The UN Security Council’s decision to publish a report accusing Rwanda of backing armed groups in the Democratic Republic of Congo is “deeply regrettable”, said Rwanda on Wednesday.
Rwanda's Foreign Minister Louise Mushikiwabo said in a statement that the government would provide factual evidence to show that the charges of Rwandan involvement are false and that the document was biased.
"This is a one-sided preliminary document based on partial findings and is still subject to verification."
The evidence contained in an addendum to a recent report by UN experts is the strongest yet to indicate high-level support within President Paul Kagame's government for the so-called M23 rebellion, whose stand-off with Congolese forces has caused hundreds of thousands to flee their homes in eastern Congo.
Rwanda has vigorously denied backing M23, a group of several hundred soldiers led by Bosco Ntaganda, a renegade army general with past links to Rwanda, who is also wanted by the International Criminal Court for alleged war crimes.
The addendum by the Group of Experts – an independent panel that monitors violations of the Congo sanctions regime – is due to be published in the coming days according to diplomats, but Reuters has obtained a copy, which points at Rwandan support for several armed groups in eastern Congo, including M23.
"Throughout the Group's investigations, it has systematically gathered testimonies... which affirm the direct involvement in the support to M23 from senior levels of the Rwandan government," the 43-page report stated.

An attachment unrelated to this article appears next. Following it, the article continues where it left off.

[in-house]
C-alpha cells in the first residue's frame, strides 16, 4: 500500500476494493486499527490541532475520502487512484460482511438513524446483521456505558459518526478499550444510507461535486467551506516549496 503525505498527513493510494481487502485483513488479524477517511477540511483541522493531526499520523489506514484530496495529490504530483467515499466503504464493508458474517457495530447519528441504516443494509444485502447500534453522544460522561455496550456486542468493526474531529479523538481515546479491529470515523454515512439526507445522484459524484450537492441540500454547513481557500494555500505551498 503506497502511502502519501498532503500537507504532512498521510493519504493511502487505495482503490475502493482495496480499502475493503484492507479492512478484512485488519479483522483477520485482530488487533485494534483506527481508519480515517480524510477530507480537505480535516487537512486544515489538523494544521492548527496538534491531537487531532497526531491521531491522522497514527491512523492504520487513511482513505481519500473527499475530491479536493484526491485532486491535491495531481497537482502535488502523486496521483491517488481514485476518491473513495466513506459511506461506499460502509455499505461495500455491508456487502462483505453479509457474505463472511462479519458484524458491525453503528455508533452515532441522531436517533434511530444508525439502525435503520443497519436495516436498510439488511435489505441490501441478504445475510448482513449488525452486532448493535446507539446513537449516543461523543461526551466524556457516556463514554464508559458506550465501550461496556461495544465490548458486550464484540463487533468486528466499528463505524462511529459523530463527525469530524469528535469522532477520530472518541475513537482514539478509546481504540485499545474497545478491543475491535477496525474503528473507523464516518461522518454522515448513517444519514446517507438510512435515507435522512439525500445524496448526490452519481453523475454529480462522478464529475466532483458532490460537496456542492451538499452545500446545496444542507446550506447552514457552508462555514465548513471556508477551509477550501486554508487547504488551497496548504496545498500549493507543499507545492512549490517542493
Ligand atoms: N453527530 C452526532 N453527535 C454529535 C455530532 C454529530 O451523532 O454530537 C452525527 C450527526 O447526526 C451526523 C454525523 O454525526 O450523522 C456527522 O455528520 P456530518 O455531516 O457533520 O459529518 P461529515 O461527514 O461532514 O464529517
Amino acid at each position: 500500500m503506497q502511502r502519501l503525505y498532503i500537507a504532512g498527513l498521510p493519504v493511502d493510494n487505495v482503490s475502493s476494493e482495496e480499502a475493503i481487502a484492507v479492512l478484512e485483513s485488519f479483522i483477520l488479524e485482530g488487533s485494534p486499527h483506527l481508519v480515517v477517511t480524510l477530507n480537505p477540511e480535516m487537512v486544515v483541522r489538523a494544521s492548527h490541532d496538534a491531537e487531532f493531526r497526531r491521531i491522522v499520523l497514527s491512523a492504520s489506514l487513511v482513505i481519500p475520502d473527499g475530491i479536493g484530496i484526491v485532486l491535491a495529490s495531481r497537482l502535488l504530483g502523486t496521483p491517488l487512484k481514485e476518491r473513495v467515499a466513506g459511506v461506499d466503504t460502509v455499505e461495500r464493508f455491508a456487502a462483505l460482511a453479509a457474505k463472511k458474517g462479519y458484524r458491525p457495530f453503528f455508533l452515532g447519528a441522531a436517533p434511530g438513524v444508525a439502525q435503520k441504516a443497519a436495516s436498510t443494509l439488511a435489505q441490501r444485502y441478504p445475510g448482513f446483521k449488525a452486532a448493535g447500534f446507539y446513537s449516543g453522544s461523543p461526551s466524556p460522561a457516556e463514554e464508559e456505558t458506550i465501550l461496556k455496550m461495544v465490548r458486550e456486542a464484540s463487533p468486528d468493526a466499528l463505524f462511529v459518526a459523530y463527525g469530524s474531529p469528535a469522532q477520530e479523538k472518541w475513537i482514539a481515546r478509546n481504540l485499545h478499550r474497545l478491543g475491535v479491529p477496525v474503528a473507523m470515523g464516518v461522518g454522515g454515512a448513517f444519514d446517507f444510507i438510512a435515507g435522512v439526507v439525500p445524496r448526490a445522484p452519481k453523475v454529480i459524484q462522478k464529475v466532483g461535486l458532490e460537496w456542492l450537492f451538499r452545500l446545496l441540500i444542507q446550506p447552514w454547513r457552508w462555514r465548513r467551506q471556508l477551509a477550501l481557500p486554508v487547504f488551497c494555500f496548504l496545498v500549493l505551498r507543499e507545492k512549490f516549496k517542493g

Mushikiwabo said a "media frenzy" had forced the UN's decision to publish the report – without allowing Rwanda an opportunity to respond systematically to the allegations, which implicate Rwanda's defence minister and several high ranking army officers.
"[As] the Congolese Army proved unable to contain the mutiny, Kinshasa and its allies [have] resorted to pointing the finger at Rwanda," she said, adding that the government had invited the Group of Experts to visit Kigali to continue their investigations, an invitation the Group said it had accepted.
Originally, the addendum documenting the allegations against Rwanda was not to be released until next month to allow Kigali time to respond, but diplomats said suggestions from the Congolese government that member states were trying to block it had motivated Security Council members to expedite its release.
The extent of the allegations and the Rwandan government's aggressive denials have blown the mutiny into a diplomatic incident with its former foe, Congo, said Thierry Vircoulon, Central Africa director for International Crisis Group.
Rwanda is vying for a spot on the Security Council next year and that could be jeopardized by the scandal, Vircoulon said.
But he also warned that Congo's failure to deal with the mutineers, who continue to hold three hills close to the Rwandan border, could see the security situation deteriorate further.
"The longer this goes on, the more dangerous it looks. We're hearing that the mutineers are re-enforcing... You clearly see the situation is in favour of the mutineers," he said, from the eastern Congolese city of Goma.
Rwanda has repeatedly backed armed movements in its eastern neighbour during the last two decades, citing a need to tackle Rwandan rebels operating out of Congo's eastern hills, but has faced accusations of using the security threat as a cover for maintaining its economic and social interests in the region.